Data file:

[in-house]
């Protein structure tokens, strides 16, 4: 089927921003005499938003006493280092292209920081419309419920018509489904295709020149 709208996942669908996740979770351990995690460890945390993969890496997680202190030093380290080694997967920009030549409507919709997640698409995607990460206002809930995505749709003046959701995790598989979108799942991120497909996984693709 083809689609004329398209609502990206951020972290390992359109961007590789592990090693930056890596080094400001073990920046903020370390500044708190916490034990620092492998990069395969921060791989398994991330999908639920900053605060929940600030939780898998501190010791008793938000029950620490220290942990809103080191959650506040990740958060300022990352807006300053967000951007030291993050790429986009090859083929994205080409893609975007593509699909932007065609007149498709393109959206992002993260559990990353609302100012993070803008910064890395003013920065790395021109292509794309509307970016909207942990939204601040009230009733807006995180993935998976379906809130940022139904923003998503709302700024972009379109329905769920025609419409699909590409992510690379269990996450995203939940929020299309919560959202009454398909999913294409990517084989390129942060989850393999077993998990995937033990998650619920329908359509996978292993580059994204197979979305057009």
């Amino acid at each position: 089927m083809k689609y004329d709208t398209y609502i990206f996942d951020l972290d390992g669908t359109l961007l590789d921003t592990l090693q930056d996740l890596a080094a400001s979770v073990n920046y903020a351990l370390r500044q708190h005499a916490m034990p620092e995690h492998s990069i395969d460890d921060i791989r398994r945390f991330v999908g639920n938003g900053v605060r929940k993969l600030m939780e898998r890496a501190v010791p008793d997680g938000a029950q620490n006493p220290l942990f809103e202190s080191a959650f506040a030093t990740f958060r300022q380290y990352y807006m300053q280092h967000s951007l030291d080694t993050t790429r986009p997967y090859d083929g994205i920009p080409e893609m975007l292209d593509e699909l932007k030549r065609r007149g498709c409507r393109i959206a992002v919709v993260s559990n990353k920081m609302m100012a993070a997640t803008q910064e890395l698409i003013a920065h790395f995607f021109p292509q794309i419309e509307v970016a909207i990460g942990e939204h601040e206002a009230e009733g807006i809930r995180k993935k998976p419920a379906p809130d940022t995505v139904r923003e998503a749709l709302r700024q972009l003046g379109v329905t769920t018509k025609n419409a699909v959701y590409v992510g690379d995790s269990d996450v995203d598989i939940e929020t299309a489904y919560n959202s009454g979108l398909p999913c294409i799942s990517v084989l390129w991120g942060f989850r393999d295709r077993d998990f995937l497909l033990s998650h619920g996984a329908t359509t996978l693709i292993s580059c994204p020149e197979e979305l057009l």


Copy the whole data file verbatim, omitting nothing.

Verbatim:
[in-house]
């Protein structure tokens, strides 16, 4: 089927921003005499938003006493280092292209920081419309419920018509489904295709020149 709208996942669908996740979770351990995690460890945390993969890496997680202190030093380290080694997967920009030549409507919709997640698409995607990460206002809930995505749709003046959701995790598989979108799942991120497909996984693709 083809689609004329398209609502990206951020972290390992359109961007590789592990090693930056890596080094400001073990920046903020370390500044708190916490034990620092492998990069395969921060791989398994991330999908639920900053605060929940600030939780898998501190010791008793938000029950620490220290942990809103080191959650506040990740958060300022990352807006300053967000951007030291993050790429986009090859083929994205080409893609975007593509699909932007065609007149498709393109959206992002993260559990990353609302100012993070803008910064890395003013920065790395021109292509794309509307970016909207942990939204601040009230009733807006995180993935998976379906809130940022139904923003998503709302700024972009379109329905769920025609419409699909590409992510690379269990996450995203939940929020299309919560959202009454398909999913294409990517084989390129942060989850393999077993998990995937033990998650619920329908359509996978292993580059994204197979979305057009």
């Amino acid at each position: 089927m083809k689609y004329d709208t398209y609502i990206f996942d951020l972290d390992g669908t359109l961007l590789d921003t592990l090693q930056d996740l890596a080094a400001s979770v073990n920046y903020a351990l370390r500044q708190h005499a916490m034990p620092e995690h492998s990069i395969d460890d921060i791989r398994r945390f991330v999908g639920n938003g900053v605060r929940k993969l600030m939780e898998r890496a501190v010791p008793d997680g938000a029950q620490n006493p220290l942990f809103e202190s080191a959650f506040a030093t990740f958060r300022q380290y990352y807006m300053q280092h967000s951007l030291d080694t993050t790429r986009p997967y090859d083929g994205i920009p080409e893609m975007l292209d593509e699909l932007k030549r065609r007149g498709c409507r393109i959206a992002v919709v993260s559990n990353k920081m609302m100012a993070a997640t803008q910064e890395l698409i003013a920065h790395f995607f021109p292509q794309i419309e509307v970016a909207i990460g942990e939204h601040e206002a009230e009733g807006i809930r995180k993935k998976p419920a379906p809130d940022t995505v139904r923003e998503a749709l709302r700024q972009l003046g379109v329905t769920t018509k025609n419409a699909v959701y590409v992510g690379d995790s269990d996450v995203d598989i939940e929020t299309a489904y919560n959202s009454g979108l398909p999913c294409i799942s990517v084989l390129w991120g942060f989850r393999d295709r077993d998990f995937l497909l033990s998650h619920g996984a329908t359509t996978l693709i292993s580059c994204p020149e197979e979305l057009l």